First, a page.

Saturday, January 1, 2011

2010 Top 10: American Terroir

First in a series of reviews of my 10 favorite books read in 2010, presented in alphabetical order.

American Terroir by Rowan Jacobsen
[Terroir is] a partnership between person, plant and environment to bring something unique into the world. The soil and climate set the conditions; the plants, animals, and fungi respond to them; and then people determine how to bring out the goodness of those foods and drinks.
American Terroir* is Jacobsen’s exploration of that “taste of place” -- why certain locales grow certain plants and animals so well, and the attentive harvesting and processing that transform them into outstanding foods. Think artisanal not industrial; imagine a reversal of the past century’s flight from the farm and from all things "earthy."

Jacobsen organizes years of research and tasting into a dozen essays, each a primer on a food and an armchair trip to a locale: Vermont maple syrup, (hard) cider and cheese; Washington apples and oysters; California wine; locavore honeys and mead wine; Alaskan salmon; Prince Edward Island mussels; Quebec mushrooms and forest greens; Mexican avocados and chocolate; Panamanian coffee.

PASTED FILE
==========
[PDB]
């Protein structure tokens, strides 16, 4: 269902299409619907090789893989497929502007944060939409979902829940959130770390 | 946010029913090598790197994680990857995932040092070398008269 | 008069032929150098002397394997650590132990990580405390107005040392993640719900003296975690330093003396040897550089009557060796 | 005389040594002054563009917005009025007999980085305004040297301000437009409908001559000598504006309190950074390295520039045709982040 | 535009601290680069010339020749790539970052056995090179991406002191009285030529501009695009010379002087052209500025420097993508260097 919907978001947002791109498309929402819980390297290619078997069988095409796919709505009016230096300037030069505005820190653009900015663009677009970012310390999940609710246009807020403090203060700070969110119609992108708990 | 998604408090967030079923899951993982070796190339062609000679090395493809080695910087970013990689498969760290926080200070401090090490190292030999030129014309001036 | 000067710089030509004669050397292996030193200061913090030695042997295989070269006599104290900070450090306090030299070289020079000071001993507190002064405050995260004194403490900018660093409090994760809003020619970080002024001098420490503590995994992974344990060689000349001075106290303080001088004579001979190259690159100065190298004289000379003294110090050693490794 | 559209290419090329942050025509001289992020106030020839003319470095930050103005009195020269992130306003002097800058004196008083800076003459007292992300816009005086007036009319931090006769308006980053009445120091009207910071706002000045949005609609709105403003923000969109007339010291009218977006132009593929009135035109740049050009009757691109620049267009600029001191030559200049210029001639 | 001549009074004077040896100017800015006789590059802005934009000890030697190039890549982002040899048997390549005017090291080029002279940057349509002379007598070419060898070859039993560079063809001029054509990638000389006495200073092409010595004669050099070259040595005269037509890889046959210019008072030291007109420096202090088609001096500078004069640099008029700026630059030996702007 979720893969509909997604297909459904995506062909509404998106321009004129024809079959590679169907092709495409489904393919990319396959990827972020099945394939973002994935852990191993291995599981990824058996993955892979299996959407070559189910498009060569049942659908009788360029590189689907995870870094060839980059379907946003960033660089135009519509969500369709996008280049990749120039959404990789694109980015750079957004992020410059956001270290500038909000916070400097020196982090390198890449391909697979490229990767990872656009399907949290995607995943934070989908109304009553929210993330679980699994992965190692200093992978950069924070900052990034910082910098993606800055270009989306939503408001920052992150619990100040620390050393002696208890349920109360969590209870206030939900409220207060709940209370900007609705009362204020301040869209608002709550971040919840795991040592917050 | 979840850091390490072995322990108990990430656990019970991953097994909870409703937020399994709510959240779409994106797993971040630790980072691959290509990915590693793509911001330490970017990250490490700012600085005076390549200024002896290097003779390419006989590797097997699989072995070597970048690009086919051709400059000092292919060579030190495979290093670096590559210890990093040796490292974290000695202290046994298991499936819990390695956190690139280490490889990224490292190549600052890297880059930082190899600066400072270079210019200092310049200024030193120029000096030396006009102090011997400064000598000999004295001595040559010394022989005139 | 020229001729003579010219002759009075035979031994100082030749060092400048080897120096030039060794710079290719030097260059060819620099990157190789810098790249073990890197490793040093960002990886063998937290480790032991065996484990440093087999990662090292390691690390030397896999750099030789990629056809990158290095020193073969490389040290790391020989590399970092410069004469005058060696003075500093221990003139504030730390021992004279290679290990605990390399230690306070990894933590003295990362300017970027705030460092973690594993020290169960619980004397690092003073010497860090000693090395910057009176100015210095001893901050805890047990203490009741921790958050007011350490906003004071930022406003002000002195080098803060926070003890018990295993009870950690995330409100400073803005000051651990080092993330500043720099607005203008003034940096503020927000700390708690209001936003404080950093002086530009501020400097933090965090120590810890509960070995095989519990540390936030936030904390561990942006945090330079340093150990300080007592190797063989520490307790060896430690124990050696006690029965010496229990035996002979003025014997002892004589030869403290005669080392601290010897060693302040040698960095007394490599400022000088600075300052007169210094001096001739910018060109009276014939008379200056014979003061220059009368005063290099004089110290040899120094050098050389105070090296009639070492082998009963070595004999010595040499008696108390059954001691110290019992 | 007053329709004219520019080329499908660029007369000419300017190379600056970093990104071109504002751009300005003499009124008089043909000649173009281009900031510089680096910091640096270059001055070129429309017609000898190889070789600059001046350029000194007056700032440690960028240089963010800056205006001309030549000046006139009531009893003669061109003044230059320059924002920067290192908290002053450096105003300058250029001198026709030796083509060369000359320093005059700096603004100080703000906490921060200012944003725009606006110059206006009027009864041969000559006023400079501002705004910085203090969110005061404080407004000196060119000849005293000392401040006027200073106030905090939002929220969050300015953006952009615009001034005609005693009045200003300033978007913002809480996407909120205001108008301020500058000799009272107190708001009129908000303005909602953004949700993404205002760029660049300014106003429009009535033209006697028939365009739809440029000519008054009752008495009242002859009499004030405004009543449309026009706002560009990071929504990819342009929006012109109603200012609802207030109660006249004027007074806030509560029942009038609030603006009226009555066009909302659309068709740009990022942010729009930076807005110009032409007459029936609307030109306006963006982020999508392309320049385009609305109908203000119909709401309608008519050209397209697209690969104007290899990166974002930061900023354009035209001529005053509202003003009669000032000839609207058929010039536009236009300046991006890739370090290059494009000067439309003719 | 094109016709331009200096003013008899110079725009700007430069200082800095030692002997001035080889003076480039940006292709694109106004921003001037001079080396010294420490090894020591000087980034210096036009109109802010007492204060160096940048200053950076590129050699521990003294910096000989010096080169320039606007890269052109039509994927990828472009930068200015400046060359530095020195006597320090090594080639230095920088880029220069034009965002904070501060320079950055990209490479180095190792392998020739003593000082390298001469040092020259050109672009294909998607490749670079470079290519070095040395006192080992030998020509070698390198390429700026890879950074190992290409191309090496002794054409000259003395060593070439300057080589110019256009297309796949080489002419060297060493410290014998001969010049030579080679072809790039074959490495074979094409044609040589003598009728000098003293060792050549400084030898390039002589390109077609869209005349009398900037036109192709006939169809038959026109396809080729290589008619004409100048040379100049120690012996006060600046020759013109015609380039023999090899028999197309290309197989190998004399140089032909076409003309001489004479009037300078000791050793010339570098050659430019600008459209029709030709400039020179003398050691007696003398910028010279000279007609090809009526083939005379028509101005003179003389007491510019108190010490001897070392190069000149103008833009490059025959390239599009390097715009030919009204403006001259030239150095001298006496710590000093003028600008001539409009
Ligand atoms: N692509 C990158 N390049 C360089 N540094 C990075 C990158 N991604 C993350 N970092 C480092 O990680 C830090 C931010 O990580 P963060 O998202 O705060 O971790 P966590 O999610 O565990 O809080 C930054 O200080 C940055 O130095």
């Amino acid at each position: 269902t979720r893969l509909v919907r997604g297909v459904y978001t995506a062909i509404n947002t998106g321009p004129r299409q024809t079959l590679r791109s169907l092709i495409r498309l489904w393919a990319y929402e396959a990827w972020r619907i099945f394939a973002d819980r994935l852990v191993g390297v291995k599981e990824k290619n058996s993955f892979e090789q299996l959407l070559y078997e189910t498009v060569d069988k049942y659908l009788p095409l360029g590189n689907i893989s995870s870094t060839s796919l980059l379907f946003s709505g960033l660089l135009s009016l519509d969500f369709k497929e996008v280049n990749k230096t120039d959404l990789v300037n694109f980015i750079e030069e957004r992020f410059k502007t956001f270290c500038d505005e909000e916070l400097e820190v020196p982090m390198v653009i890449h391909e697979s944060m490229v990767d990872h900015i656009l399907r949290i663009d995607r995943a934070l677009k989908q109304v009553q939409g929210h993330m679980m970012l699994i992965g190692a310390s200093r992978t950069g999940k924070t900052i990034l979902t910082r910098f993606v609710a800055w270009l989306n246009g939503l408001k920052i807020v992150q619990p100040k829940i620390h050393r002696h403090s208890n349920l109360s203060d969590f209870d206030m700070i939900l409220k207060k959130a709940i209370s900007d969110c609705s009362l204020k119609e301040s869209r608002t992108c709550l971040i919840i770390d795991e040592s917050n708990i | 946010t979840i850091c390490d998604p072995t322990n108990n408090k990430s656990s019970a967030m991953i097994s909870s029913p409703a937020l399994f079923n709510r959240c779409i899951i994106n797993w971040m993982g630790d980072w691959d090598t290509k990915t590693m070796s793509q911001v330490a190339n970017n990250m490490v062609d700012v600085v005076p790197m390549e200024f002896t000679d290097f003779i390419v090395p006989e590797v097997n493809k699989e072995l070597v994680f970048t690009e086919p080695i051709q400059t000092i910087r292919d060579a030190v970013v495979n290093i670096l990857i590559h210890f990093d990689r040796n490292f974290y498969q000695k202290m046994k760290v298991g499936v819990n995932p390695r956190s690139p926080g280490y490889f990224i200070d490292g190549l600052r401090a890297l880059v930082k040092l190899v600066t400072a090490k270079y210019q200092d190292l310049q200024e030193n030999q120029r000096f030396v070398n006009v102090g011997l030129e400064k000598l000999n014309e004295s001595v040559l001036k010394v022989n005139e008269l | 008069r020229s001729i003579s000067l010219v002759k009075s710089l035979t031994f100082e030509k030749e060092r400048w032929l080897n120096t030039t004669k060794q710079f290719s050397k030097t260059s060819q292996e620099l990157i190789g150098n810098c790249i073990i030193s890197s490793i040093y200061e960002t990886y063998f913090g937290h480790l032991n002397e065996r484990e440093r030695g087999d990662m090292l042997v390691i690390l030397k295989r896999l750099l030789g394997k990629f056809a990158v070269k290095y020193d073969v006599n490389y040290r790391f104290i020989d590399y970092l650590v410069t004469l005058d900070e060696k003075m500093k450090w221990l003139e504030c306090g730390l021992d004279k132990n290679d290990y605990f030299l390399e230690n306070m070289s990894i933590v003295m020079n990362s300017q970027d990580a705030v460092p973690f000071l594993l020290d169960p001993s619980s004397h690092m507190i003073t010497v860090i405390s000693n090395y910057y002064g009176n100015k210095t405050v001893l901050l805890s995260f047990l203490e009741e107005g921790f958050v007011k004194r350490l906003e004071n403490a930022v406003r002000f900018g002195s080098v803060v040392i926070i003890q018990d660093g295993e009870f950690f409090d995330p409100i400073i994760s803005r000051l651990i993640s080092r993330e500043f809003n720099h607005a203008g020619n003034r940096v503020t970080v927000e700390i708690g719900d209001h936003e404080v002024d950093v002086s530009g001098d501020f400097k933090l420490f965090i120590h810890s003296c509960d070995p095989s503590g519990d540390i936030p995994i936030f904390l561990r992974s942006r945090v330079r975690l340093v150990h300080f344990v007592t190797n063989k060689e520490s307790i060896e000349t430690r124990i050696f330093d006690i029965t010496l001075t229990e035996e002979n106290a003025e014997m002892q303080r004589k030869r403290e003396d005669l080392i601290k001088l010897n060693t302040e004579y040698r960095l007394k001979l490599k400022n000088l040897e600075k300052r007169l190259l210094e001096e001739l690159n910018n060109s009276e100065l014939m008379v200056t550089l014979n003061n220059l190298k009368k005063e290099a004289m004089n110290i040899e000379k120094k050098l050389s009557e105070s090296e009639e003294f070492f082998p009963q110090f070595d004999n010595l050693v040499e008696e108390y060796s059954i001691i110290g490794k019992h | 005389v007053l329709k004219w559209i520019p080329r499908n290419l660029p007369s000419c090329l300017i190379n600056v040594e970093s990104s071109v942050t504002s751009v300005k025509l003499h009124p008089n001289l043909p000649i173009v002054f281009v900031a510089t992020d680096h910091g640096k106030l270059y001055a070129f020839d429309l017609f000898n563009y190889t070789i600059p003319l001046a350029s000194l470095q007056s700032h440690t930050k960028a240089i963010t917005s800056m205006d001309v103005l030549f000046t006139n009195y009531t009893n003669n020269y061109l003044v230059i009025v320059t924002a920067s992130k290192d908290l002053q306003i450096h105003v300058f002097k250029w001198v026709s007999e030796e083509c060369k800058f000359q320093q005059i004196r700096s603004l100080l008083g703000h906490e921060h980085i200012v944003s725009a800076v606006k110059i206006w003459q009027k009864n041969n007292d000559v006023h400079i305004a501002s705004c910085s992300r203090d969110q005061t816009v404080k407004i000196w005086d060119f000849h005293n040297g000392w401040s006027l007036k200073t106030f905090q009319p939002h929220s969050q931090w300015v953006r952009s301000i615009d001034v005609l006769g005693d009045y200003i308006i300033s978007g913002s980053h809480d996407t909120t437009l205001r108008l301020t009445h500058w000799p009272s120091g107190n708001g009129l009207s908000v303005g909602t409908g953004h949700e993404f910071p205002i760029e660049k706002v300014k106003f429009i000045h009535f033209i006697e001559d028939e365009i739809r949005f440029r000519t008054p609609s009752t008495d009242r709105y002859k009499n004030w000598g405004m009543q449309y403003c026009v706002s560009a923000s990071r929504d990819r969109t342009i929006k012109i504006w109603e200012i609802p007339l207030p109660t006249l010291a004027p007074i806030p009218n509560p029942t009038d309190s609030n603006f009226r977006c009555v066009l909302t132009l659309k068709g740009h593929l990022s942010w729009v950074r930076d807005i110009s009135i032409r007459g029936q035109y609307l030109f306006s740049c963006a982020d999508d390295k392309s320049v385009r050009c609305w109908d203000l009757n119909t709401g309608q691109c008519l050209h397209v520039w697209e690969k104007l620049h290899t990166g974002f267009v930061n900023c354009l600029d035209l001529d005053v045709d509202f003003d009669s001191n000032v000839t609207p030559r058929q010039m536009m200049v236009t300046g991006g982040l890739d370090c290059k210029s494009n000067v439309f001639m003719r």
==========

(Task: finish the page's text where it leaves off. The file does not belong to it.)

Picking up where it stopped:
There’s history, biology, climatology, gastronomy, agriculture, production and business, and as close to a tasting as a book can get ... all packaged in Jacobsen’s engaging narration, which has hints of Michael Pollan and Mary Roach. And each essay concludes with a recipe or two plus a list of sources that made me dizzy with possibility (first up: an orange-blossom sparkling mead wine).

*pronounced like Renoir

Review based on a copy of the book provided by the publisher

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